5. RiverCat09 says:

    Shawn,

    Great read, and great photography. I’ve been told that I can spin a yarn, but you’re an incredible writer. I liked the historical backdrop of the old town Betterton, and I enjoyed reading about how you got to the ramp.

    Great idea with the lean-too at the bow. I’m going to have to try that with my center console.

    Tight Lines!

    Don

  6. Jeff, 240 LTS says:

    You paint a beautiful picture with words.
    I (we) enjoy reading them.

    Saturday morning is the kind of morning that dreams are made of. Fish or not (lucked out with a 37 incher on a Tony just after sun up) that sun rise will not be soon forgotten, simply beautiful.

    I am VERY surprised there were not more boats there. I remember days when there would have been hundreds!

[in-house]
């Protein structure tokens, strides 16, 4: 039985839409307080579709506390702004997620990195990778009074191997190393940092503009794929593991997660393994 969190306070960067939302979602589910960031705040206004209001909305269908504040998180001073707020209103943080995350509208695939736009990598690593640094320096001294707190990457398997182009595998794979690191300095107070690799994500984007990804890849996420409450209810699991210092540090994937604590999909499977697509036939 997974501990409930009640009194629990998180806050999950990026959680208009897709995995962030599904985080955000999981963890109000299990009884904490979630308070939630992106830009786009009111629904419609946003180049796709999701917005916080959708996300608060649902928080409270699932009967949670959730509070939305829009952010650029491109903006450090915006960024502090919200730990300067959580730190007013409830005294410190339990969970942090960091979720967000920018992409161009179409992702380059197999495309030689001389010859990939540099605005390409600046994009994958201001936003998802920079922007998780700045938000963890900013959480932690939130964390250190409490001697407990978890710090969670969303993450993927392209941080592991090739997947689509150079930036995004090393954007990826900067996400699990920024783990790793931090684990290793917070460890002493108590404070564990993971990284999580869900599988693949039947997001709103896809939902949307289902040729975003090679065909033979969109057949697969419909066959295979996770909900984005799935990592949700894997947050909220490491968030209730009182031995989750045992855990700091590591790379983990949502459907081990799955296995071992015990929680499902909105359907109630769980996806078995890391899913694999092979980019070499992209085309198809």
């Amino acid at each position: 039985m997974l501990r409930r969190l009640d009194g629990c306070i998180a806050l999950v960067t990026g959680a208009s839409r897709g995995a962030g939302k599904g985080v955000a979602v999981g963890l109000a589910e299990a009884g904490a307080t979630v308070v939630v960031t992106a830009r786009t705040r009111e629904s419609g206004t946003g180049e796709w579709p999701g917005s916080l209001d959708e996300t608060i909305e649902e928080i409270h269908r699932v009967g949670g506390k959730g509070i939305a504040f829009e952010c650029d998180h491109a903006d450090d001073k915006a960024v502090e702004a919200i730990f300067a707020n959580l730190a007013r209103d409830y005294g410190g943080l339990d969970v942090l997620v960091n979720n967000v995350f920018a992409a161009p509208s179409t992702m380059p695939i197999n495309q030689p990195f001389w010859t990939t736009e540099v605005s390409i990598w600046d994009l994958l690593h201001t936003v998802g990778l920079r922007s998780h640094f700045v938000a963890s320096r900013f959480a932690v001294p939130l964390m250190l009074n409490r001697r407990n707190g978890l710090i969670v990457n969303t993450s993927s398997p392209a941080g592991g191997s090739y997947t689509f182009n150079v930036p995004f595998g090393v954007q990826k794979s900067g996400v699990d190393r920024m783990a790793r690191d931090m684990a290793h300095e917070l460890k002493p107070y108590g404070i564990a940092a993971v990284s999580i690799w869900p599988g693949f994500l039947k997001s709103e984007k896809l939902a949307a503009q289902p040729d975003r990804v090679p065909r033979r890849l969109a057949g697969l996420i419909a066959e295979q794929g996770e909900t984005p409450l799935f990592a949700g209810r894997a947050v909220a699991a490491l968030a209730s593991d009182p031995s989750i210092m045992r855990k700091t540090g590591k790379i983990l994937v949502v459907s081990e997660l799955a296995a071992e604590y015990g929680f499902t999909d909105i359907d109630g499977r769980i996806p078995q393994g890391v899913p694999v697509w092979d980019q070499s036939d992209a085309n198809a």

Keep up the good work,
    Thank you,
    Jeff

  7. Mike B says:

    Very nice. Enjoyed it as always.

    Mike

  8. Gary Russell says:

    Shawn – thanks for the great stories, pictures and especially the fishing knowledge you share with everyone. You are a Chesapeake treasure. Take care.

    Gary

  9. jumbo1 says:

    Great read again Shawn….we need to hookup here shortly…this time last year I was finding decent fish under birds at a top-secret location…you may need to be blindfolded for this trip…..On a more serious note…love the pics…

  10. Tim Campbell says:

    Good seeing you and your brother up on the Flats again. It was a pretty good final two weeks of fishing there and I’m already looking forward to next season.
    John Page told me about this recent blog of yours and I’m glad he did. It is a very good read and a delightful account of your trip.
    On another note, I would like to chat w/you regarding an article about careful catch. John Page had Boat US Angler magazine approach him about writing it but he referred the assignment to me. Talk w/you soon.

  11. Greg Shute says:

    Sounds like another great adventure. I am glad to hear Thunder Road has been doing it all from the flats to the big waters of the bay!